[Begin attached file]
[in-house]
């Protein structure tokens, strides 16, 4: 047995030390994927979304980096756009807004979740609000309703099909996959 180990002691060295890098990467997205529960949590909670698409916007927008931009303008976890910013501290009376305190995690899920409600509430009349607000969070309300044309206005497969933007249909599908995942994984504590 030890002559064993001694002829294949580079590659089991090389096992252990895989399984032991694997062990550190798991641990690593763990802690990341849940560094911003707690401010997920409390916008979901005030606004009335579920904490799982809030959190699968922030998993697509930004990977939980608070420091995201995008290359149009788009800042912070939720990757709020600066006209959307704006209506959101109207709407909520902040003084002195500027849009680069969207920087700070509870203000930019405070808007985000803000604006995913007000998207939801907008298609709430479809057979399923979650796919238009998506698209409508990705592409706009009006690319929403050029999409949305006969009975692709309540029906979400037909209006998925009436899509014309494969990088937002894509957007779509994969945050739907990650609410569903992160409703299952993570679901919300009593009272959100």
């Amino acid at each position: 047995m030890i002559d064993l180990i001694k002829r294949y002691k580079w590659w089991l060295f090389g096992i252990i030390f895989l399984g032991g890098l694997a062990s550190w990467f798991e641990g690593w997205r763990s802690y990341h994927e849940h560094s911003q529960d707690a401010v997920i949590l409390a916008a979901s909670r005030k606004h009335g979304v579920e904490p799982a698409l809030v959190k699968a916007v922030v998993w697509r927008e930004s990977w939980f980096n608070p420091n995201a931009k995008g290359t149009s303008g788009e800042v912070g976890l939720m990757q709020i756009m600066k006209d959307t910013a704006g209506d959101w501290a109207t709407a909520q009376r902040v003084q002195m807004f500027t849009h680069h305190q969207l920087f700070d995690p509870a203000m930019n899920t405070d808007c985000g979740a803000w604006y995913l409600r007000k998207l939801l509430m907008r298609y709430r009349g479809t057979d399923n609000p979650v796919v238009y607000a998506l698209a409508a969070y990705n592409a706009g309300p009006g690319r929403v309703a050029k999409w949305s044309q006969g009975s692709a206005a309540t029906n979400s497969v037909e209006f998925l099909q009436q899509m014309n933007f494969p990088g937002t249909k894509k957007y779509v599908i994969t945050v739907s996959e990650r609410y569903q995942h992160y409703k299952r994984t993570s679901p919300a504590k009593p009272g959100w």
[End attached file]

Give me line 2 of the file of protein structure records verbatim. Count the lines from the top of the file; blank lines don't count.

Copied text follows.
């Protein structure tokens, strides 16, 4: 047995030390994927979304980096756009807004979740609000309703099909996959 180990002691060295890098990467997205529960949590909670698409916007927008931009303008976890910013501290009376305190995690899920409600509430009349607000969070309300044309206005497969933007249909599908995942994984504590 030890002559064993001694002829294949580079590659089991090389096992252990895989399984032991694997062990550190798991641990690593763990802690990341849940560094911003707690401010997920409390916008979901005030606004009335579920904490799982809030959190699968922030998993697509930004990977939980608070420091995201995008290359149009788009800042912070939720990757709020600066006209959307704006209506959101109207709407909520902040003084002195500027849009680069969207920087700070509870203000930019405070808007985000803000604006995913007000998207939801907008298609709430479809057979399923979650796919238009998506698209409508990705592409706009009006690319929403050029999409949305006969009975692709309540029906979400037909209006998925009436899509014309494969990088937002894509957007779509994969945050739907990650609410569903992160409703299952993570679901919300009593009272959100």